Monday, October 28, 2013

Prevailing In A Guardianship Battle

So many parents struggle with what is the right thing to do when it comes to filing for guardianship of their adult(s) living with developmental challenges. 

In a Disability Scoop post by MICHELLE DIAMENT she writes about a young woman with Down syndrome, Margaret “Jenny” Hatch, 29, who won the legal right earlier this year to make choices about where she lives and works. Her mother had sought guardianship and wanted Hatch to continue living in a group home where her decision-making abilities were limited.

photo courtesy of stock.xchng
Now, Hatch is the public face for a new effort known as “The Jenny Hatch Project” that will share resources and knowledge gained from her case and promote alternatives to traditional guardianship for other people with disabilities.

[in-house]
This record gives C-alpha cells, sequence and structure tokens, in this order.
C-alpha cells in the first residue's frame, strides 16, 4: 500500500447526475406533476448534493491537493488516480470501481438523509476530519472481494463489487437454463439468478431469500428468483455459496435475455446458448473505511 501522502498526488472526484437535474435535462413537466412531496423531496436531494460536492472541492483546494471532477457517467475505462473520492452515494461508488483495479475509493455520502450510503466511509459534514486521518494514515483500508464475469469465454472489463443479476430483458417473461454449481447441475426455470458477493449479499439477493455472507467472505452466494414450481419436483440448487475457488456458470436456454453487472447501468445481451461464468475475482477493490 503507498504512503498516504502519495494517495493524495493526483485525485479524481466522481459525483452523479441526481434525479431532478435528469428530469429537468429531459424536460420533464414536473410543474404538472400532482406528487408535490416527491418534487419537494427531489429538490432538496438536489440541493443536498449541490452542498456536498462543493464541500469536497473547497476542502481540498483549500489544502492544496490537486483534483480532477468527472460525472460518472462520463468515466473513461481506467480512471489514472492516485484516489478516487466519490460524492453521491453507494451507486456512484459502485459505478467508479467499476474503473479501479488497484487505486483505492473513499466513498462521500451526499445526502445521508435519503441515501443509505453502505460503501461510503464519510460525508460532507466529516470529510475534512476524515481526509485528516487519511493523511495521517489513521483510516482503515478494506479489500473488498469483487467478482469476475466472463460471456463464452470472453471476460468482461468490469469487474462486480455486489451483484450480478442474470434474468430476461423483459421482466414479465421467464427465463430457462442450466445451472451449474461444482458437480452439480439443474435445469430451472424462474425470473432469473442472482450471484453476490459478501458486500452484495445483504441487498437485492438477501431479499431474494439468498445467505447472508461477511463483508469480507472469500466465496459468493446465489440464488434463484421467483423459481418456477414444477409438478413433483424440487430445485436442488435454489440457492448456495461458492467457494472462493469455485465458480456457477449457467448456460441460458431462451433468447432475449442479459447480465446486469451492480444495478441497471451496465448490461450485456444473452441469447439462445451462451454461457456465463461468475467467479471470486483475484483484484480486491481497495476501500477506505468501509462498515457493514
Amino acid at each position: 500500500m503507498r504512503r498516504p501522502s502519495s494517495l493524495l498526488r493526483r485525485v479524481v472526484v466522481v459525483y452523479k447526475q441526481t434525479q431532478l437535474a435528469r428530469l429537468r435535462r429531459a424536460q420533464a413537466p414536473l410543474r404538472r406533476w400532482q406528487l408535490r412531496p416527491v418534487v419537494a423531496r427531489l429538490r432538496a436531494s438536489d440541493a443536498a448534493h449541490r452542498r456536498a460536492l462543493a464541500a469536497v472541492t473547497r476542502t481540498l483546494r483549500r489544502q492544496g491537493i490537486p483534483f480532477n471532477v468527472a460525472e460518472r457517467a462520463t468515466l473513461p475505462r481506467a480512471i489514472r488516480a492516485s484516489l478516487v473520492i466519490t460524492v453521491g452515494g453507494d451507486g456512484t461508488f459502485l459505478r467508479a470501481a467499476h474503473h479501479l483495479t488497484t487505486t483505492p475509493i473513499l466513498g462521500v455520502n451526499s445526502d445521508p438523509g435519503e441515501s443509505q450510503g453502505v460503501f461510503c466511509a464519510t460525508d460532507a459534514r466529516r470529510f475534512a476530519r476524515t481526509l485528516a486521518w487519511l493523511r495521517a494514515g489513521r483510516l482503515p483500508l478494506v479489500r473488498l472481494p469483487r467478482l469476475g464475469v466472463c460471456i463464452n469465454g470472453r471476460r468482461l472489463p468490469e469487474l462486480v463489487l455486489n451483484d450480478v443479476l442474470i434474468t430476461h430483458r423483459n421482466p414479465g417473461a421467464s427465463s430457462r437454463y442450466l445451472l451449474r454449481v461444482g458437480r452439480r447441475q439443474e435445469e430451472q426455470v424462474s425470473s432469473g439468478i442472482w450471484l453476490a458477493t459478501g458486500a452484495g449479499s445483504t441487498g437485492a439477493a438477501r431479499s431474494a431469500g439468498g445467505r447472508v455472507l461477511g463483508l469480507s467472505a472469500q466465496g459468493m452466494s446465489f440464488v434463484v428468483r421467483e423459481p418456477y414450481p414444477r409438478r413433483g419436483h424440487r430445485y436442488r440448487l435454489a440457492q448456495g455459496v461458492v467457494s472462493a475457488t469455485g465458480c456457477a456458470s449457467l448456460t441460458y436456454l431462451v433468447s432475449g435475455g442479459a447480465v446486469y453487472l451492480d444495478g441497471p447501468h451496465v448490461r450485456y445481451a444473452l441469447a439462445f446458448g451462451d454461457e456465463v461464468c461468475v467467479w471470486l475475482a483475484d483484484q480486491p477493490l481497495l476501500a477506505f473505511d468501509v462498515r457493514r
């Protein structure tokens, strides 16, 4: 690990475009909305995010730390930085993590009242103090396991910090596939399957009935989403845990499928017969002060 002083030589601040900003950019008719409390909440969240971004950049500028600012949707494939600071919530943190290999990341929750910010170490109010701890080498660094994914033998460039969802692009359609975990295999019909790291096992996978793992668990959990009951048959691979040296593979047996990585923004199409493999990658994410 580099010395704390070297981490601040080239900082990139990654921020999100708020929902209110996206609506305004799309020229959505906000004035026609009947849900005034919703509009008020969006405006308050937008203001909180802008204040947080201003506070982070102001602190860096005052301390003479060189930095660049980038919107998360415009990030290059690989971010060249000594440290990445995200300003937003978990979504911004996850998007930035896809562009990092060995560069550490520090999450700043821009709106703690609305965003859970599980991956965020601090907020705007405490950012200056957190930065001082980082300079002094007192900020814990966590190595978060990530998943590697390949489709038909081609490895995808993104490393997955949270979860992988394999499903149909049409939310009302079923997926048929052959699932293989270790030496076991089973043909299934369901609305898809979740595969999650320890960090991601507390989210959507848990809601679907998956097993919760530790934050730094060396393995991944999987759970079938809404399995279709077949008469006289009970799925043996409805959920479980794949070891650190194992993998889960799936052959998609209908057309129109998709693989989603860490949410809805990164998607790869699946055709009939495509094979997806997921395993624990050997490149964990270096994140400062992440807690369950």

“There are lots of people out there with disabilities like Jenny who have people around them who don’t listen to them and, even worse, they take legal steps to limit their choices,” said Tina Campanella, CEO of Quality Trust, a Washington, D.C. advocacy group that assisted Hatch with her case and is behind the new initiative.

“What the project will do is share stories and resources to help people to work with people with disabilities to make decisions so they can control their own lives,” Campanella said.

“They took away my computer, my cell phone,” Hatch said of her old life. “I didn’t like the way they treated me. They treated me like a child, but I’m an adult.” 

I personally think, as with anything in life, you have to have a good balance. No matter what the out come, should you file for guardianship or not, the bottom line is quality of life, and treating others, (our Adult Children) with respect, responsibility and validation that they matter and so do 'THEIR' decisions on choices in life. Wouldn't you want the same for yourself? To read the full article visit Disability Scoop.